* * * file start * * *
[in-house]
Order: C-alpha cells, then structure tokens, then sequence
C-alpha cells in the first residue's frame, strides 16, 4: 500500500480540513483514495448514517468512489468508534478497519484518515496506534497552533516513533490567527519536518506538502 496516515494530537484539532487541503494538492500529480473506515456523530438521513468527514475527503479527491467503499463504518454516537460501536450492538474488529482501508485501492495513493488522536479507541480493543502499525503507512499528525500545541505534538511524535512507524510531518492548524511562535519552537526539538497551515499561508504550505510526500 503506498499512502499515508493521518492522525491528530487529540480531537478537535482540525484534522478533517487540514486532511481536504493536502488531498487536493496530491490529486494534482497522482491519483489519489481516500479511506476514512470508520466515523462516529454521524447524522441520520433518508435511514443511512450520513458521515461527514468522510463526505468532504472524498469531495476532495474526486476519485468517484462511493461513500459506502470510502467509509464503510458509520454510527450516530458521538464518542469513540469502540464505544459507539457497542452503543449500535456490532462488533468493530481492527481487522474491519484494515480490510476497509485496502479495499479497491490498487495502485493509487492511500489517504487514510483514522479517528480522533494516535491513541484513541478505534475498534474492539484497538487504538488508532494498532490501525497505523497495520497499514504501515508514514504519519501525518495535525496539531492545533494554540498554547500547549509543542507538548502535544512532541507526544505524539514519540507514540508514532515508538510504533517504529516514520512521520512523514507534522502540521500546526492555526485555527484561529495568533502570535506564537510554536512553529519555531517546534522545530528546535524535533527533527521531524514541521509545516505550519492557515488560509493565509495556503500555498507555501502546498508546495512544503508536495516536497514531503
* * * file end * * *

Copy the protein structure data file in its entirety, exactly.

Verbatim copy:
[in-house]
Order: C-alpha cells, then structure tokens, then sequence
C-alpha cells in the first residue's frame, strides 16, 4: 500500500480540513483514495448514517468512489468508534478497519484518515496506534497552533516513533490567527519536518506538502 496516515494530537484539532487541503494538492500529480473506515456523530438521513468527514475527503479527491467503499463504518454516537460501536450492538474488529482501508485501492495513493488522536479507541480493543502499525503507512499528525500545541505534538511524535512507524510531518492548524511562535519552537526539538497551515499561508504550505510526500 503506498499512502499515508493521518492522525491528530487529540480531537478537535482540525484534522478533517487540514486532511481536504493536502488531498487536493496530491490529486494534482497522482491519483489519489481516500479511506476514512470508520466515523462516529454521524447524522441520520433518508435511514443511512450520513458521515461527514468522510463526505468532504472524498469531495476532495474526486476519485468517484462511493461513500459506502470510502467509509464503510458509520454510527450516530458521538464518542469513540469502540464505544459507539457497542452503543449500535456490532462488533468493530481492527481487522474491519484494515480490510476497509485496502479495499479497491490498487495502485493509487492511500489517504487514510483514522479517528480522533494516535491513541484513541478505534475498534474492539484497538487504538488508532494498532490501525497505523497495520497499514504501515508514514504519519501525518495535525496539531492545533494554540498554547500547549509543542507538548502535544512532541507526544505524539514519540507514540508514532515508538510504533517504529516514520512521520512523514507534522502540521500546526492555526485555527484561529495568533502570535506564537510554536512553529519555531517546534522545530528546535524535533527533527521531524514541521509545516505550519492557515488560509493565509495556503500555498507555501502546498508546495512544503508536495516536497514531503